Even after the success of our diverse Team GB at the Olympics in Rio, sport organisations in the UK are ignoring issues of racial inequality in sport coaching. By denying that racism exists in their organisations they are less likely to recognise or challenge it, a new study by Leeds Beckett University has found.
The study highlights a culture of belief that there is a level playing field for anyone wanting to pursue a career in coaching, which is not backed up by the reported figures – 99% of qualified head coaches and assistant coaches are White, and only 1% report as Black and minoritised ethnic (BME) in comparison to the UK’s adult population (92% White and 8% BME) (North, 2009; sport coach UK, 2011).
The study, Off-colour Landscape: Framing Race Equality in Sport Coaching, led by Dr AJ Rankin-Wright at Leeds Beckett, with colleagues Professor Kevin Hylton and Dr Leanne Norman, has been published in the latest edition of Sociology of Sport Journal. It examines how sport organisations frame ‘race’ and race equality through one-to-one interviews with 15 professionals leading on equality or coaching from three key UK national sport organisations (NSOs) and six national governing bodies (NGBs). These NSO and NGB professionals were key in how each organisation managed race equality and diversity in sports coaching.
By exploring the views of the professionals, Dr Rankin-Wright and colleagues discovered that organisations are falling victim to ‘colour-blind practices’ that reinforce a denial that race is a core factor underpinning inequalities in coaching.
Dr Rankin-Wright explained: “Most of the equality and coaching leads that I interviewed did three things: they used the participation of a small number of Black and minoritised ethnic athletes or coaches as evidence of inclusion, without representing a genuine and meaningful culture respecting and promoting equality and diversity values; they prioritised ‘meritocracy’ – the idea that the person with the best results and experience is most suitable for the job, even though a person might have been denied culminating that experience as a result of inequality; and they unconsciously framed ‘whiteness’ as the norm within their organisation.
“Our study argues that these three practices sustain racialised processes that serve to normalise and privilege whiteness. The concern is that the reluctance to acknowledge racial inequalities and the denial, or rationalisation, of its existence through the maintenance of colour-blind practices, means that organisations and NGBs are less likely to recognise or challenge racism and racial disparities. Similarly, popular beliefs that racism is a thing of the past actually reinforce this status quo.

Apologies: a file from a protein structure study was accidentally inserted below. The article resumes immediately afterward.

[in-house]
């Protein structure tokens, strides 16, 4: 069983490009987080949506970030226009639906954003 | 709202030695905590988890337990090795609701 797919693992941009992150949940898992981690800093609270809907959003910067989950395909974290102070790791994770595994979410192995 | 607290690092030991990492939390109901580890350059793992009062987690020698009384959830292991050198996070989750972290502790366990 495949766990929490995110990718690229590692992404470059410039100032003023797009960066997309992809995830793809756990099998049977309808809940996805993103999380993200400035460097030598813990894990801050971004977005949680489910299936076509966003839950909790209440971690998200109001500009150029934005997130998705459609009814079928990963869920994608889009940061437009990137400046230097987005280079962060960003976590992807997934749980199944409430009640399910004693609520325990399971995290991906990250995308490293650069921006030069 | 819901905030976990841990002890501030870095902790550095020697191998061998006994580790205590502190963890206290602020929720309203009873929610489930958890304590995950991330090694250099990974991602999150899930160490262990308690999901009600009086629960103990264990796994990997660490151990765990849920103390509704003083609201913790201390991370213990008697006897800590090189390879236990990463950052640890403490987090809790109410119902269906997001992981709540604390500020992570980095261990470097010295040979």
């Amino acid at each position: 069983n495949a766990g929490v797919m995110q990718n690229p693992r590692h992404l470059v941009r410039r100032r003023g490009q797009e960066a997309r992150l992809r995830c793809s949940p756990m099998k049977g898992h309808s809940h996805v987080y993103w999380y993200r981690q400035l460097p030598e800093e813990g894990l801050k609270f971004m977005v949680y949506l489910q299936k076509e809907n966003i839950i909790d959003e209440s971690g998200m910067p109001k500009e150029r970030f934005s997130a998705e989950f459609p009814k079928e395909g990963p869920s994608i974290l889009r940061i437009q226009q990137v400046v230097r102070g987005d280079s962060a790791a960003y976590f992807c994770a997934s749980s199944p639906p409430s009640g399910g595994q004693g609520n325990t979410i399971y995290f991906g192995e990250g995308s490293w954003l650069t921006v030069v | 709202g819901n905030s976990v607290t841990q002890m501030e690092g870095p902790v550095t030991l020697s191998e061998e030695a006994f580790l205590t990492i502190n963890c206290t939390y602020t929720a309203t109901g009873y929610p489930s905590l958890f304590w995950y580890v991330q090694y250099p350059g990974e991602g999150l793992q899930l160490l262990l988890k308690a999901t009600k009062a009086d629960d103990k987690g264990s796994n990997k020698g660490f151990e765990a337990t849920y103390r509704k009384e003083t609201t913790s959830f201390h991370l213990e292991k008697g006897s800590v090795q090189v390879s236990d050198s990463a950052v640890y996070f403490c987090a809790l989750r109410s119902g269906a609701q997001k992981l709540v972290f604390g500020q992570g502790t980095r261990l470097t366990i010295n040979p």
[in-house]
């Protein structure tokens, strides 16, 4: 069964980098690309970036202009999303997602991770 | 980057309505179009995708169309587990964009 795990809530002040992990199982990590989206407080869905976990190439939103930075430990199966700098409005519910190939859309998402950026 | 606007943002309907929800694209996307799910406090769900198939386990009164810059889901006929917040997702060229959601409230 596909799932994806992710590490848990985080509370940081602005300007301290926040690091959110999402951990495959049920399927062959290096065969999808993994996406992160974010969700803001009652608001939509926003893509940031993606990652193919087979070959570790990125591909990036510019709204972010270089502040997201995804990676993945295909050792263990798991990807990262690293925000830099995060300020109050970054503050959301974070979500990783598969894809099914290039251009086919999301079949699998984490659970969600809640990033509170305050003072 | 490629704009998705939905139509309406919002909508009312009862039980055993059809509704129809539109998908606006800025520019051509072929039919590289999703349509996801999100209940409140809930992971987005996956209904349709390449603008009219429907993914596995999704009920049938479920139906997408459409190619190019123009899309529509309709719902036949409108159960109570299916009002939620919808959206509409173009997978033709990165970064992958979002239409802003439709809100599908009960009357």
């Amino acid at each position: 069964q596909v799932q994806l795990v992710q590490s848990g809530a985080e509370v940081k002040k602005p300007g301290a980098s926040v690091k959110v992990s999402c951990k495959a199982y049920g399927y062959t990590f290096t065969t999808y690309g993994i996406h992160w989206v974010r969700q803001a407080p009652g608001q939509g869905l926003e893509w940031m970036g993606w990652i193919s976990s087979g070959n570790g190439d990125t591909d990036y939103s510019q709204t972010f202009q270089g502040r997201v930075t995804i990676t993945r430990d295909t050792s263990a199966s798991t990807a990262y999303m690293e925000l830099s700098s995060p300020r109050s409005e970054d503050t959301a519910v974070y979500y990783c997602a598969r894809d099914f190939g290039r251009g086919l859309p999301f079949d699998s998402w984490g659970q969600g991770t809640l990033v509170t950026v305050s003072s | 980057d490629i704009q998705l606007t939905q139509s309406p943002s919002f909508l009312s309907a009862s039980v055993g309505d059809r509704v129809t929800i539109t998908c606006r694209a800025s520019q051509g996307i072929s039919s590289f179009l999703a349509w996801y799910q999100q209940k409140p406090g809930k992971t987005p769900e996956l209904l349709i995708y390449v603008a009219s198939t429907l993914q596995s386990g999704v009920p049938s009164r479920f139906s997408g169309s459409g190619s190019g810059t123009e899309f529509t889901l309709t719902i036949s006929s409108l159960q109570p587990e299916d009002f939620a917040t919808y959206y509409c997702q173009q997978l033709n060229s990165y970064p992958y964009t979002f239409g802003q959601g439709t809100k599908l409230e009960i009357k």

“The organisations interviewed believed that sport and coaching qualifications are open to all: a ‘level playing field’. They stressed that progression within coaching is achieved on the basis of talent and is dependent on an individual’s ability, commitment and motivation. This represents an organisational disengagement from the reality of the racialised and gendered barriers that face aspiring and active coaches from under-represented groups. This also justifies the exclusion of certain groups whilst defending and reinforcing privileges that advantage those coaches in dominant groups.
“For BME coaches to become key actors in sport coaching in the UK, race and racial equality need to be centred in research, policy and practice. By explicitly recognising the social and structural processes highlighted in this research, and by raising awareness of White privilege in sport, we want to encourage sporting institutions to better recognise racial inequalities, and ‘blind spots’ to race and gender, in order to disrupt and challenge them.”
The research paper forms part of Dr Rankin-Wright’s PhD thesis; the whole of which has been used to create Sports Coach UK’s Privilege and Unconscious Bias in Sports Coaching fact sheet, available at;
www.bit.ly/SportsCoachUK.

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